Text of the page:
The Science Gallery opened at 8am, and Gabriela decided to go in early. On the way, she took a few more photos of the area to be included in the video. Teresa Dillon had sent new feedback on the info sheet, so Corelia from home and Gabriela in the Science Gallery started doing the changes.
Gabriela sent Alan Ryan a revised timeline for the video and the additional images and had a phone conversation with him to iron out the details.
The info sheet edited by Corelia and Gabriela was then revised by Christine to make sure the language was accessible enough for the Science Gallery mediators and for the visitors. We then sent it to Teresa for a final check.
A new draft version of the video prototype arrived shortly after 1 pm. Minor changes were suggested (mainly in the text used) and Alan in Limerick started a new round of editing. The (almost) final video was received at 4pm and Gabriela brought it to the exhibition space to be tried out on the big screen. Alan made the last edits (there were 3 visualization of trails included, and we decided to keep one only), and the final copy was transferred to the computer in the exhibition at around 5pm.
Corelia and Gabriela designed a map handout for the exhibition, to encourage the public to go for a walk even if they didn’t have a smart phone. Christine produced a great-looking handout based on this initial design.
Tim Redfern continued working on the interactive map for the exhibition.
Max Kazemzadeh worked with us for most of the day to design the part of the demo that was going to run on an Android tablet in the exhibition, using App Inventor. We ran into all kind of problems – the tablet stand needed to be adjusted to the landscape format for which the map had been designed. Although the App Inventor made it easy to include Facebook, Twitter and Youtube on the menu, these options had to be removed in the end, because they were not working as planned. As we only noticed this after the tablet was locked on its stand, we had to search for the person with the key to be able to make the changes on the tablet.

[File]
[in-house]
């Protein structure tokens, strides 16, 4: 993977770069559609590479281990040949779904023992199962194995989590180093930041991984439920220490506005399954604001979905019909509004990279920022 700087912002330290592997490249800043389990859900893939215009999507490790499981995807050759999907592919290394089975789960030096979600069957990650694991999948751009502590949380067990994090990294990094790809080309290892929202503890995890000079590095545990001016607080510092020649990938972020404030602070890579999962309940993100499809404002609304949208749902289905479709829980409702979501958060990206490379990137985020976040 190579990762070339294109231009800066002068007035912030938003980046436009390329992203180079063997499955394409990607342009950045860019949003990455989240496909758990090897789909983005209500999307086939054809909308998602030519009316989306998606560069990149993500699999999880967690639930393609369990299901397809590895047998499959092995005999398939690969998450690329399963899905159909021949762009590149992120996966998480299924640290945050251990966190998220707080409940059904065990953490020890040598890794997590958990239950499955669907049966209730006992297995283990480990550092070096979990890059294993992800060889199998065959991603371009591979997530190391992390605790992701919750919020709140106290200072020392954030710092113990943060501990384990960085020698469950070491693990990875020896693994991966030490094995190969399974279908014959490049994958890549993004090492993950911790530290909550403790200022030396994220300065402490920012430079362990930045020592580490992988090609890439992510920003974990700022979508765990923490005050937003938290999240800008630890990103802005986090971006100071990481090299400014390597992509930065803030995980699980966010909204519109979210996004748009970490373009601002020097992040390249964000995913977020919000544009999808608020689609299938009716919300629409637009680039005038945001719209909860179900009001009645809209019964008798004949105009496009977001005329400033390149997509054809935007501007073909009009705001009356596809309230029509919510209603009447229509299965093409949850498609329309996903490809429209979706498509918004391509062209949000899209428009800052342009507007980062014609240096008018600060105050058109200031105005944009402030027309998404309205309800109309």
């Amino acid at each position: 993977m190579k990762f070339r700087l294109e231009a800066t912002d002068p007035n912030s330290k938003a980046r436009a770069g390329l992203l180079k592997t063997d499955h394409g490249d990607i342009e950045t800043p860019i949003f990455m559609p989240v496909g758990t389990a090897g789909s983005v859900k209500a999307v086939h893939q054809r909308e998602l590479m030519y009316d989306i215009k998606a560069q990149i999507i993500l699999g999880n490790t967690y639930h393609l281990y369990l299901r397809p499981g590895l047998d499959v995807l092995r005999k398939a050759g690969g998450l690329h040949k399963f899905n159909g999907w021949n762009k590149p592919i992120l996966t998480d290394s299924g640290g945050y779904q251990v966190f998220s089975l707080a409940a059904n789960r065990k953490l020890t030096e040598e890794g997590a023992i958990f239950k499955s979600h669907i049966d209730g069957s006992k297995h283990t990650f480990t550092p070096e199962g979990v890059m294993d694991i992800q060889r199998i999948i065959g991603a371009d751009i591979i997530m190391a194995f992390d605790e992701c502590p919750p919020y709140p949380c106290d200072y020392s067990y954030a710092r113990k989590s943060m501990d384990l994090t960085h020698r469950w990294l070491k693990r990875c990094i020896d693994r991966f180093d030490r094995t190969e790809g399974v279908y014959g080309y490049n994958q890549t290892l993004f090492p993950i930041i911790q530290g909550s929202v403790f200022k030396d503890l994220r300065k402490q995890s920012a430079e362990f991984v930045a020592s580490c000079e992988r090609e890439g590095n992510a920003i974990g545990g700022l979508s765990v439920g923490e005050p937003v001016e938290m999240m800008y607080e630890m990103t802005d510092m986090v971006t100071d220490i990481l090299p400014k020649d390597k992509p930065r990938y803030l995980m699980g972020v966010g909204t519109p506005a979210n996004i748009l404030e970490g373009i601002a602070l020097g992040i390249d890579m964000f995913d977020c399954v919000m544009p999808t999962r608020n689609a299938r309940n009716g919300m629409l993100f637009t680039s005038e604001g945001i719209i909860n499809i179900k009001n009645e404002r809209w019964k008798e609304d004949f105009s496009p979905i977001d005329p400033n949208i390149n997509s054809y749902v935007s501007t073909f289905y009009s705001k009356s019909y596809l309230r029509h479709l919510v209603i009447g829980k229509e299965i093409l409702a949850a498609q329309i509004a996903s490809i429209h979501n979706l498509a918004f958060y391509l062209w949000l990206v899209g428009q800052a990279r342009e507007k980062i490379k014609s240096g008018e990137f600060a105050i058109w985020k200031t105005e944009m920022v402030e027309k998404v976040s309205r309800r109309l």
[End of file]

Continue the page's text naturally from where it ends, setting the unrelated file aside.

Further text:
Eulalia put the last touches on the documentation we had to upload to StudioLab, selecting various materials from the huge amount we collected.
Alessio installed the trails visualization on the computer that was allocated to us in the exhibition space.
As the space at the end of the first floor was going to host another event in the afternoon, everybody had to move from there to Studio 2(where we were) and Studio 1.
There was a lot of video shooting and photo taking during the day; we were video-ed at work, the coordinators were invited to record a short sequence about the project and in the end,the collaborators had to go in front of the camera as well.
At about 5:30pm everything was ready for the launch and we started packing our things and cleaning the studio. There was another event taking place upstairs, so a lot of people came through the doors. A big screen was placed on the side of our exhibition space, showing images from different phases of the Interactivos? workshop.
The launch of the exhibition was really successful – a lot of people came to talk to us! They loved the idea, some of them had suggestions, pointed out the potential problems and generally appreciated our work.
We must give a special mention to the fantastic people who work in the Science Gallery: they were always helpful and responsive, even in the maddest moments! They are a fantastic team and nothing could have happened without them!